· Detention in police custody for more than 30 days.
· Failure to ask for retirement if legal requirements are met.
· Reorganisation of the company affecting the respective employment position.
10. Are redundancies/mass layoffs regulated? If so, please give details.
In the case of collective redundancies, employers must:
· Notify the trade unions or employees’ representatives and perform consultations.
· Notify the local employment authority and workforce agency.
· Adopt fair selection criteria.
· Observe notice periods.
· Make redundancy payments.
· Give employees reasonable time off from work to search for a new job.
11. Do foreign employees require work permits and/or residency permits? If so, how long does it take to obtain them and how much do they cost?
Foreign employees from outside the European Economic Area require both work authorizations and residence permits. The cost of issuing a work authorizations or a residence permit is about EUR300 (about US$420). The time period for issuing a work authorizations varies and the residence permit is issued within 30 calendar days from filing the application.


12. In relation to employees, what constitutes tax residency in your jurisdiction?
Irrespective to a person’s quality as employee, such person is considered resident for tax purposes if:
· Is domiciled in Romania.
· Has his centre of vital interests in Romania.
· Is present in Romania for a period exceeding, in total, 183 days during any 12 consecutive months ending in the relevant year.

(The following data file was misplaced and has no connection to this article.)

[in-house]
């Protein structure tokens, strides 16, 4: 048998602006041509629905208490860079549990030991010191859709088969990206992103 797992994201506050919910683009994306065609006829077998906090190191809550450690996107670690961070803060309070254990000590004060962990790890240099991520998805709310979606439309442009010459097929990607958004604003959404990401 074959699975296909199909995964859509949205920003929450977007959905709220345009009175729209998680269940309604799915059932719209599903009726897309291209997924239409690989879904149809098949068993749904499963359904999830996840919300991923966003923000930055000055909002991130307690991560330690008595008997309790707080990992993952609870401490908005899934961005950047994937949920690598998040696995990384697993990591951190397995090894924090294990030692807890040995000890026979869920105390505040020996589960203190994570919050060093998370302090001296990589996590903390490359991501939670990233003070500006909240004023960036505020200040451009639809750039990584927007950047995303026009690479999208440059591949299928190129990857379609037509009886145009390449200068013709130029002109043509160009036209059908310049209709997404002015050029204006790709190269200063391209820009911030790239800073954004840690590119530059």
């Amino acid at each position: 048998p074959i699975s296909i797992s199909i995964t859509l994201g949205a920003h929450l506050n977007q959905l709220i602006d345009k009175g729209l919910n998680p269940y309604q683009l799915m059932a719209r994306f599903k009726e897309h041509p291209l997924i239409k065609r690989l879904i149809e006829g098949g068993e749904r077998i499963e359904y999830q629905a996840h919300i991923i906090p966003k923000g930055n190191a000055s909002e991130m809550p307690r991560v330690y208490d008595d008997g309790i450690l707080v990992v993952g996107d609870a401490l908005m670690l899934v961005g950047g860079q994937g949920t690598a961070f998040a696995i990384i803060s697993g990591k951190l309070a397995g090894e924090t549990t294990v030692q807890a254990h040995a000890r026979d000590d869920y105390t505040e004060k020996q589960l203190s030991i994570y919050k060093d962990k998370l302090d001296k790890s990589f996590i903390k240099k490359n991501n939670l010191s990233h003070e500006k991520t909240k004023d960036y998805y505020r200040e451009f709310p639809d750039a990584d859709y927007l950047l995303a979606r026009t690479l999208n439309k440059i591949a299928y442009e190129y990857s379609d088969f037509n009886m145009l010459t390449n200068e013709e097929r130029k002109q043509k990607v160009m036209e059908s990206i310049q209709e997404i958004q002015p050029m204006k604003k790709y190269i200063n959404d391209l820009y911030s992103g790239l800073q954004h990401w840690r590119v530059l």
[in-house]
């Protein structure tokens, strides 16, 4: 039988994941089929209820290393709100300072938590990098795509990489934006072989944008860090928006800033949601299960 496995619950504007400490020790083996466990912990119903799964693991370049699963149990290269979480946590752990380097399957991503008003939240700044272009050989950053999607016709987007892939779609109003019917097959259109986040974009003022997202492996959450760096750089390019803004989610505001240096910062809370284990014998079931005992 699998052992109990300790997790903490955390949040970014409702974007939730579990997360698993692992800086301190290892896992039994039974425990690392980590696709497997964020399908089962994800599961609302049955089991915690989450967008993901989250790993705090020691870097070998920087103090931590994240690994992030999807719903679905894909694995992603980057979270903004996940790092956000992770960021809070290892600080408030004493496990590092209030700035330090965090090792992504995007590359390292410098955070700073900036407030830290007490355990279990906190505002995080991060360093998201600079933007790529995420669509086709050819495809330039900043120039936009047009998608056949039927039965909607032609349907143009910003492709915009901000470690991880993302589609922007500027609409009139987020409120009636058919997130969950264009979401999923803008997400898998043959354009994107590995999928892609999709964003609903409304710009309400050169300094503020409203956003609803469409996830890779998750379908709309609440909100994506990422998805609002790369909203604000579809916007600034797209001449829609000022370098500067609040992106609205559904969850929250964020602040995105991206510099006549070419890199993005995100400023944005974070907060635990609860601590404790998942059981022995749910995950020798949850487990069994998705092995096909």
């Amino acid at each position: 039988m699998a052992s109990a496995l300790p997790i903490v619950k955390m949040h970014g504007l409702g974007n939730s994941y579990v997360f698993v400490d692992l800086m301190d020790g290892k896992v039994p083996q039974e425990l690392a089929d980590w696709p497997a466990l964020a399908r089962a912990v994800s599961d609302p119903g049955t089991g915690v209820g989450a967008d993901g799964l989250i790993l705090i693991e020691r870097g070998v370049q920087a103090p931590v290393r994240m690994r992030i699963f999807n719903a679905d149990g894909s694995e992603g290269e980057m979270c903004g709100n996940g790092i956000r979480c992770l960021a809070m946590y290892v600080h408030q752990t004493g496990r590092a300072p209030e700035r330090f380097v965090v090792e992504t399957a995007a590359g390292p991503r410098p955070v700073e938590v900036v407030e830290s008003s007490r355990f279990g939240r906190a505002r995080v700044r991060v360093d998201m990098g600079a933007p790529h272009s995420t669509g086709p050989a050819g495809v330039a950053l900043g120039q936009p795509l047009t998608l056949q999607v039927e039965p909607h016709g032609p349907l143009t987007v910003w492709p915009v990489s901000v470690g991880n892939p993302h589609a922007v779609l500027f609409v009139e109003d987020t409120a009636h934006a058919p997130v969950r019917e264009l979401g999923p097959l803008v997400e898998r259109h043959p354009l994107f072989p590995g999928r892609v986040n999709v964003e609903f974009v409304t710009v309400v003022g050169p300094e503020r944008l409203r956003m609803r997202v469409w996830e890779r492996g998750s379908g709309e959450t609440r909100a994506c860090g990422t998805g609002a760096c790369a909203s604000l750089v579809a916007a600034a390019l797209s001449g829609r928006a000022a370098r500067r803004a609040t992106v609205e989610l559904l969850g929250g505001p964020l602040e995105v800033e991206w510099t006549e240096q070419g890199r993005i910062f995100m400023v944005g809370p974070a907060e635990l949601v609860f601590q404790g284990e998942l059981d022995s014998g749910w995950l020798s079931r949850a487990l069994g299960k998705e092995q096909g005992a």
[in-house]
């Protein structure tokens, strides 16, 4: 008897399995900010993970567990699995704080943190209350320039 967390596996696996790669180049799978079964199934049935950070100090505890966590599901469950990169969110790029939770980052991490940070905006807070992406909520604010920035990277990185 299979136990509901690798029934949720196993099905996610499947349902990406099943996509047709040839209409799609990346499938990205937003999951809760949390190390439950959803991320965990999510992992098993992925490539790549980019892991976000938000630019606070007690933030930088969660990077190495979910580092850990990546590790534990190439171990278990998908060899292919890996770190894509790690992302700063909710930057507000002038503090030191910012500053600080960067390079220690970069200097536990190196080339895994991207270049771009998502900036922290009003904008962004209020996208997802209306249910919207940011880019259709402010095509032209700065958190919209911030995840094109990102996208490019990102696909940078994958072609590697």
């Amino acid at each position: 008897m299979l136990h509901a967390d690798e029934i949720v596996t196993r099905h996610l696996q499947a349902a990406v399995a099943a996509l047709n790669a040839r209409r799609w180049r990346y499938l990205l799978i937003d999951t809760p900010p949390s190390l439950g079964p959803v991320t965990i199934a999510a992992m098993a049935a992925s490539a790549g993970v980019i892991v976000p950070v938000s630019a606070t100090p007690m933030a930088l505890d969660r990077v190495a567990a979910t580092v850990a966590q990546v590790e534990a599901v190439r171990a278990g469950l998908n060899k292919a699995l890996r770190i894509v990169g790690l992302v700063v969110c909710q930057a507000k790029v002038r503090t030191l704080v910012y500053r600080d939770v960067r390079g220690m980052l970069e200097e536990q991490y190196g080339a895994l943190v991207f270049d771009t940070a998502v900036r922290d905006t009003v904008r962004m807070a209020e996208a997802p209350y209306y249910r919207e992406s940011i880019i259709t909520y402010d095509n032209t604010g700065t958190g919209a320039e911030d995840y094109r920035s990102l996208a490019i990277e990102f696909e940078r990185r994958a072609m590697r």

· Is a Romanian citizen working abroad employed by the Romanian state.
13. What income tax or social security contributions must the following pay:
· Tax resident employees.
· Non-tax resident employees.
· Employers, in relation to their employees.
Tax resident employees
The tax rates for tax resident employees are as follows:
· Income tax: 16%.
· Healthcare insurance: 6.5%.
· Retirement fund: 9.5%.
· Unemployment insurance: 1%.
Non-tax resident employees
Non-tax resident employees employed by a Romanian employer pay the same taxes and contributions as tax resident employees (see above, Tax resident employees). Employees seconded to only pay income tax of 16% and healthcare insurance of 6.5%.
Employers must make the following contributions:
· Healthcare insurance: 6%.
· Retirement fund: between 19.5% and 24.5%, depending on working conditions.
· Unemployment fund: 2%.
· Vacation and sick leave allowances: 0.85%.
· Disability fund: between 0.4% and 3.6%.
· Taxes for the state territorial labour departments: 0.25% or 0.75%.
· Fund for the guarantee of the payment of salary-related charges: 0.25%.
14. In relation to business vehicles, what constitutes tax residency in your jurisdiction?